Consuming REST APIs


You wish to consume a JSON REST API implemented in your Rails application.


Using the $resource service is a great start and can be tweaked to feel more natural to a Rails developer by configuring the methods in accordance with the Rails actions.

app.factory("Contact", function($resource) {
  return $resource("/api/contacts/:id", { id: "@id" },
      'create':  { method: 'POST' },
      'index':   { method: 'GET', isArray: true },
      'show':    { method: 'GET', isArray: false },
      'update':  { method: 'PUT' },
      'destroy': { method: 'DELETE' }

We can now fetch a list of contacts using Contact.index() and a single contact with These actions can be directly mapped to the ContactsController actions in your Rails backend.

class ContactsController < ApplicationController
  respond_to :json

  def index
    @contacts = Contact.all
    respond_with @contacts

  def show
    @contact = Contact.find(params[:id])
    respond_with @contact


The Rails action controller uses a Contact ActiveRecord model with the usual contact attributes like firstname, lastname, age, etc. By specifying respond_to :json the controller only responds to the JSON resource format and we can use respond_with to automatically transform the Contact model to a JSON response.

The route definition uses the Rails default resource routing and an api scope to separate the API requests from other requests.

Contacts::Application.routes.draw do
  scope "api" do
    resources :contacts

This will generate paths like for example api/contacts and api/contacts/:id for the HTTP GET method.

You can find the complete example on github.


If you want to get up to speed with Ruby on Rails, I suggest that you look into the Rails Guides which will help you understand how all the pieces fit together.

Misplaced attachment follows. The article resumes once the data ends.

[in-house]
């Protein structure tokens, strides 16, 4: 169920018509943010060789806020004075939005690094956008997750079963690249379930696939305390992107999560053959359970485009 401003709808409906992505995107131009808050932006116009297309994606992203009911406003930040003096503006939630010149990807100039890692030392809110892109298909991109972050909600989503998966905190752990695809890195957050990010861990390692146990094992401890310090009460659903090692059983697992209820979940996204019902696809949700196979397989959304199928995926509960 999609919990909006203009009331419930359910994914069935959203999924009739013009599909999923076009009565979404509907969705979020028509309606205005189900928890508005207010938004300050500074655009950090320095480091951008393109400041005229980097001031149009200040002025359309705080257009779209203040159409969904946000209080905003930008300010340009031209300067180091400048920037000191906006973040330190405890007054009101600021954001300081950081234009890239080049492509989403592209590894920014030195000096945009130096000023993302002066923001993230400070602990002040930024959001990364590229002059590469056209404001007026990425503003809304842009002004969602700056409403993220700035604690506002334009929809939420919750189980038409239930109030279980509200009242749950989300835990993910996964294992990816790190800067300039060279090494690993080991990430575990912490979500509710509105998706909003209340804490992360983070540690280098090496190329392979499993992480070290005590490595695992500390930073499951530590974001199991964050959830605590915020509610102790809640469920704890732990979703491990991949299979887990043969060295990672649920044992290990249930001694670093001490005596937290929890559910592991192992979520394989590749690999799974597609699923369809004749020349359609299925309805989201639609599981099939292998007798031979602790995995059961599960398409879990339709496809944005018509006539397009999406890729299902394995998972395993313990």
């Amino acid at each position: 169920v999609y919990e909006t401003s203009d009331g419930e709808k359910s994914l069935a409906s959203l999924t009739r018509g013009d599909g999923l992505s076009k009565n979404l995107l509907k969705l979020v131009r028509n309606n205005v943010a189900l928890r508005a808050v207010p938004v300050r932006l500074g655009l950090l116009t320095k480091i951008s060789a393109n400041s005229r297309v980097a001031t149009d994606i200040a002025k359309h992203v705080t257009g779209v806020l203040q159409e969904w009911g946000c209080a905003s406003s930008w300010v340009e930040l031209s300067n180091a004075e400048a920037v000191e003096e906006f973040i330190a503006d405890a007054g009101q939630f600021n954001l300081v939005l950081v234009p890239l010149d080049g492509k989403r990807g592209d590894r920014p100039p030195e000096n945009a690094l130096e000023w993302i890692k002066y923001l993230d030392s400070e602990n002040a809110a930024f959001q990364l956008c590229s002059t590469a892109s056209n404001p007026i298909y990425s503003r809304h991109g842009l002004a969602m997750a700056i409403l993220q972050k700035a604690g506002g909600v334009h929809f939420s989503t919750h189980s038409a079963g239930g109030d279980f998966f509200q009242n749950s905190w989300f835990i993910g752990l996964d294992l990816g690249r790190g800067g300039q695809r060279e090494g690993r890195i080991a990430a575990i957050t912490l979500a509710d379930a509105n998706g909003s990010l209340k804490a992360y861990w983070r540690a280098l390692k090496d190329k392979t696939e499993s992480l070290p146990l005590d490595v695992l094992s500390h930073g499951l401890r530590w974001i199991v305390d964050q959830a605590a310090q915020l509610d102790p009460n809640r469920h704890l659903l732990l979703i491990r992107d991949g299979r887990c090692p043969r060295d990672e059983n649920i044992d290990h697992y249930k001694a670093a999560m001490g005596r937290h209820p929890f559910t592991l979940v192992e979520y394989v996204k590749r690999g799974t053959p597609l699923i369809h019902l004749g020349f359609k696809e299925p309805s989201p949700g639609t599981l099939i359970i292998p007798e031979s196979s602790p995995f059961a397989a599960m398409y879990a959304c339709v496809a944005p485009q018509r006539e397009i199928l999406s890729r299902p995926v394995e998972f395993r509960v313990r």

Rails Security using Authenticity Token

The example code above works nicely until we use the HTTP methods POST, PUT and DELETE with the resource. As a security mechanism, Rails expects an authenticity token to prevent a CSRF (Cross Site Request Forgery) attack. We need to submit an additional HTTP header X-CSRF-Token with the token. It is conveniently rendered in the HTML meta tag csrf-token by Rails. Using jQuery we can fetch that meta tag definition and configure the $httpProvider appropriately.

var app = angular.module("Contacts", ["ngResource"]);
app.config(function($httpProvider) {
  $httpProvider.defaults.headers.common['X-CSRF-Token'] =

Rails JSON response format

If you are using a Rails version prior 3.1, you’ll notice that the JSON response will use a contact namespace for the model attributes which breaks your Angular.js code. To disable this behavior you can configure your Rails app accordingly.

ActiveRecord::Base.include_root_in_json = false

There are still inconsistencies between the Ruby and Javascript world. For example, in Ruby we use underscored attribute names (display_name) whereas in Javascript we use camelCase (displayName).

There is a custom $resource implementation angularjs-rails-resource available to streamline consuming Rails resources. It uses transformers and inceptors to rename the attribute fields and handles the root wrapping behavior for you.